Actions, reactions, interactions: the Townsville Aboriginal movement and the Australian state
Petray, Theresa Lynn (2010) Actions, reactions, interactions: the Townsville Aboriginal movement and the Australian state. PhD thesis, James Cook University.
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This thesis is an ethnographic exploration of the relationship between the Aboriginal movement of Townsville and the Australian state. This relationship is the sum of a number of actions, reactions and interactions between the state and the movement. The thesis rests on the conceptualisation of both the state and social movements as simultaneously structure and agent; that is, both states and movements are made up of individual actors but the whole is greater than the sum of its parts. Rather than just being a collection of actors, states and movements are actors themselves. Because the key target of the Townsville Aboriginal movement is the Australian state, the two are inextricably and dialectically linked to one another on a number of levels. This thesis focuses on this relationship from the perspective of the social movement because I acted as a 'critically engaged activist researcher' while conducting field work in Townsville.
I begin my ethnographic analysis at the level of the individuals who make up the social movement. Through conversations with 'activists', I discuss what the term means and how they have come to that identity. In many cases, the activist identity is nurtured through state institutions, suggesting that the Australian liberal democracy is reliant upon public dissent for legitimacy. Next, I examine the ways in which these individuals form groups and networks. The shape activist organisational structures take is heavily influenced by the level of state engagement sought by activists, and unlike some international movements this state engagement is far more important than inter- and intra-movement links. Similarly, the tactical repertoires adopted by the Aboriginal movement are restricted to actions which are recognised as legitimate in liberal democracies, such as petitions and peaceful street marches. This thesis examines these actions, which become ritualised performances directed at a specific audience: the Australian state. Unlike many other movements, however, the Townsville Aboriginal movement does not operate from a clearly discernible ideological framework. It is sometimes liberal, sometimes radical, more often both, and punctuated by autonomous spaces. I argue that this 'strategic nomadism', in which the movement changes its strategy depending on political and social factors, is a strength because it allows the movement flexibility.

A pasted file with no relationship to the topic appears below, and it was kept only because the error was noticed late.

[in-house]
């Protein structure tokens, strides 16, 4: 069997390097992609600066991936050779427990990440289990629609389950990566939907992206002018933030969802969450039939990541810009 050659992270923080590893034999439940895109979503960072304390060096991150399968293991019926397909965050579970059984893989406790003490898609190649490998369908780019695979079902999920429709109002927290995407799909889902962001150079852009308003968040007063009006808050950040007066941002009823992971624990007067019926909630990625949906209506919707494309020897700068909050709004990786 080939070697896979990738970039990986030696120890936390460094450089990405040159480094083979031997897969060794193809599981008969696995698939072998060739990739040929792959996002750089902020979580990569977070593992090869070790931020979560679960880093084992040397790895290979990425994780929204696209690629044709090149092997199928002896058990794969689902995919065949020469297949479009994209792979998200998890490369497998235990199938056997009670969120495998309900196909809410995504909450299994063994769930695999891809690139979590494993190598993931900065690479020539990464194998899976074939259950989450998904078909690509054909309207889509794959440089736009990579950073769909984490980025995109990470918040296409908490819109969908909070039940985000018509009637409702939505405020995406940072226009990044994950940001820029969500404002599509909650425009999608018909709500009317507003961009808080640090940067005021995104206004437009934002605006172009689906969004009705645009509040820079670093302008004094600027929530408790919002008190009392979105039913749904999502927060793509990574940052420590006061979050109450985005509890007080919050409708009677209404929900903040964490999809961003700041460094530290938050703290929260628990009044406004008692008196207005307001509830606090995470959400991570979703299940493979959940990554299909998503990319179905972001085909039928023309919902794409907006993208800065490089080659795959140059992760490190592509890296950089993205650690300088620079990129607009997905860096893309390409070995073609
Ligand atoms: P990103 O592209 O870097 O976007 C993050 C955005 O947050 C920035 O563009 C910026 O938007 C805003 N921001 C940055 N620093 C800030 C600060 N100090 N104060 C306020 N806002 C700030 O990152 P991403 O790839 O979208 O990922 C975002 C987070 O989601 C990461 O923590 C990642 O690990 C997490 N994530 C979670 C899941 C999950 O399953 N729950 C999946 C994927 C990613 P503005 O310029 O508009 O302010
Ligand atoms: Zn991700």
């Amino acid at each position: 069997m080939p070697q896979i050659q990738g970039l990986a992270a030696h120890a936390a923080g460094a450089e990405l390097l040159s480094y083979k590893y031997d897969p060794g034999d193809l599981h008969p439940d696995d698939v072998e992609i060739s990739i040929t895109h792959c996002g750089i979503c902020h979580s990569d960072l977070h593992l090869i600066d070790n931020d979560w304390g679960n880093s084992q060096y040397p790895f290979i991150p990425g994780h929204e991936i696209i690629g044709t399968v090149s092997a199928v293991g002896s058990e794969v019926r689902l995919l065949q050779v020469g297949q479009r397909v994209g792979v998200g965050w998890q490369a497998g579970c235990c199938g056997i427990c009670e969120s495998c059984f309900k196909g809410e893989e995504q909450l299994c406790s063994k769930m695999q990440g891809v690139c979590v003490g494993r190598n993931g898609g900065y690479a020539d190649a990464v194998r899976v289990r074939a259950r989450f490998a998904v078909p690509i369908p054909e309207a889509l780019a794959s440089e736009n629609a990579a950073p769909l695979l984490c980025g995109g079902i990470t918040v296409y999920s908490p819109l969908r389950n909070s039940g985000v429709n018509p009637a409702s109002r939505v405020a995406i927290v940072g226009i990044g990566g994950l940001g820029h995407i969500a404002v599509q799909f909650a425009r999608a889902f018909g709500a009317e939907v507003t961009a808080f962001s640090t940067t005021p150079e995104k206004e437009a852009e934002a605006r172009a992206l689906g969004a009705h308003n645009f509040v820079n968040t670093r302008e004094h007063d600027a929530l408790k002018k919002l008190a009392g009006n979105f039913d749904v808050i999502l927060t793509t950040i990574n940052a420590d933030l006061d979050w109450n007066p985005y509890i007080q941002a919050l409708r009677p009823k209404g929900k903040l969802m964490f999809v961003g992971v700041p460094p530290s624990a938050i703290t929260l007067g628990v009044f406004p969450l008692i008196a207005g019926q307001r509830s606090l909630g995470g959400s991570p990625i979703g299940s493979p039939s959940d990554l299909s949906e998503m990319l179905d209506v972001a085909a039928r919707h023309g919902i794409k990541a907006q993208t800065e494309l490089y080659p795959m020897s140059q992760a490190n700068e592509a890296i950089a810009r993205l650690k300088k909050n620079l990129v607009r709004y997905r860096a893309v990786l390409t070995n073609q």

Throughout this thesis, I argue that the Townsville Aboriginal movement and the Australian state are linked in a dialectical relationship. Activists are opposed to the state, but they seek their changes through the state. Moreover, states themselves need social movements to maintain their legitimacy as liberal democracies. This thesis provides an understanding of this dynamic relationship, expanding the conception of both states and movements by social scientists, and offering the Townsville Aboriginal movement an in-depth look at the way it operates.
|Item Type:||Thesis (PhD)|
|Keywords:||Aboriginal social movements, activism, relational theory, engaged research, state-individual relations, Australian democracy, public dissent, political activism, Indigenous activism, Townsville|
|FoR Codes:||16 STUDIES IN HUMAN SOCIETY > 1601 Anthropology > 160104 Social and Cultural Anthropology @ 40%|
16 STUDIES IN HUMAN SOCIETY > 1608 Sociology > 160899 Sociology not elsewhere classified @ 40%
16 STUDIES IN HUMAN SOCIETY > 1608 Sociology > 160805 Social Change @ 20%
|SEO Codes:||97 EXPANDING KNOWLEDGE > 970116 Expanding Knowledge through Studies of Human Society @ 20%|
94 LAW, POLITICS AND COMMUNITY SERVICES > 9499 Other Law, Politics and Community Services > 949999 Law, Politics and Community Services not elsewhere classified @ 80%
|Deposited On:||04 Apr 2012 14:02|
|Last Modified:||01 Jun 2012 14:50|
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